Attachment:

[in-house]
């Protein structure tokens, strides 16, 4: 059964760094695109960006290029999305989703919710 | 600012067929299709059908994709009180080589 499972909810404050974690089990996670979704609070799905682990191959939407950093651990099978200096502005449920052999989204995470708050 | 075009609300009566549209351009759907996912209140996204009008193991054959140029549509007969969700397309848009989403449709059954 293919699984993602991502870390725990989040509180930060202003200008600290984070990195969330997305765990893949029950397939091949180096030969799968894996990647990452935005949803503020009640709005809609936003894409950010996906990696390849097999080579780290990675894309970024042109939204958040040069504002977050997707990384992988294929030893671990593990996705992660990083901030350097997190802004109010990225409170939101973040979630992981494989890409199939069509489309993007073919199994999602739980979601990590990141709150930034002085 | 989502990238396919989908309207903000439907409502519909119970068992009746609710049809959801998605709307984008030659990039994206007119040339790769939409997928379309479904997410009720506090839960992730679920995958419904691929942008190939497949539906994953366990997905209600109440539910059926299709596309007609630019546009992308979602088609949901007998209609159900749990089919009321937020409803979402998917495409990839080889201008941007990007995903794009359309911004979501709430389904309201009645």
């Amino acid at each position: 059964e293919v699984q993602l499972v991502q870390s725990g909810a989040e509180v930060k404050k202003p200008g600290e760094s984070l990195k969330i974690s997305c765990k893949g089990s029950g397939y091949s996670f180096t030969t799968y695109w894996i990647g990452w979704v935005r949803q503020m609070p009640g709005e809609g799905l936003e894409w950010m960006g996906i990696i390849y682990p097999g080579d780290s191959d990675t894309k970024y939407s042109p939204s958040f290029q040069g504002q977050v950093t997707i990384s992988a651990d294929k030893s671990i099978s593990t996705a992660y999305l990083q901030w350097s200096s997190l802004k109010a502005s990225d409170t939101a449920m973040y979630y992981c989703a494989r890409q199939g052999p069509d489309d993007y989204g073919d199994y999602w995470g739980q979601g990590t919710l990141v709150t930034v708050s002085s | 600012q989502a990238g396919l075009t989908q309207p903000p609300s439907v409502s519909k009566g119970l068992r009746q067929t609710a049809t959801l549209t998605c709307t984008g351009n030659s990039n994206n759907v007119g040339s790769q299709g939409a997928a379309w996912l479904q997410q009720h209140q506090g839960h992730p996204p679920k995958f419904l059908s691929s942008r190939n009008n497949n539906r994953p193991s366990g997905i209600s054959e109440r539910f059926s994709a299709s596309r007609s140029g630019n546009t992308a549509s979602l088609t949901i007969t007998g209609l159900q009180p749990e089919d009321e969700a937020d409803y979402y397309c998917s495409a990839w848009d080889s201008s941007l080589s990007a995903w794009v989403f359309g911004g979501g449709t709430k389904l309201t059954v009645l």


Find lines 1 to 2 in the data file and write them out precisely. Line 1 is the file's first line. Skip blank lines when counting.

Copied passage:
[in-house]
């Protein structure tokens, strides 16, 4: 059964760094695109960006290029999305989703919710 | 600012067929299709059908994709009180080589 499972909810404050974690089990996670979704609070799905682990191959939407950093651990099978200096502005449920052999989204995470708050 | 075009609300009566549209351009759907996912209140996204009008193991054959140029549509007969969700397309848009989403449709059954 293919699984993602991502870390725990989040509180930060202003200008600290984070990195969330997305765990893949029950397939091949180096030969799968894996990647990452935005949803503020009640709005809609936003894409950010996906990696390849097999080579780290990675894309970024042109939204958040040069504002977050997707990384992988294929030893671990593990996705992660990083901030350097997190802004109010990225409170939101973040979630992981494989890409199939069509489309993007073919199994999602739980979601990590990141709150930034002085 | 989502990238396919989908309207903000439907409502519909119970068992009746609710049809959801998605709307984008030659990039994206007119040339790769939409997928379309479904997410009720506090839960992730679920995958419904691929942008190939497949539906994953366990997905209600109440539910059926299709596309007609630019546009992308979602088609949901007998209609159900749990089919009321937020409803979402998917495409990839080889201008941007990007995903794009359309911004979501709430389904309201009645």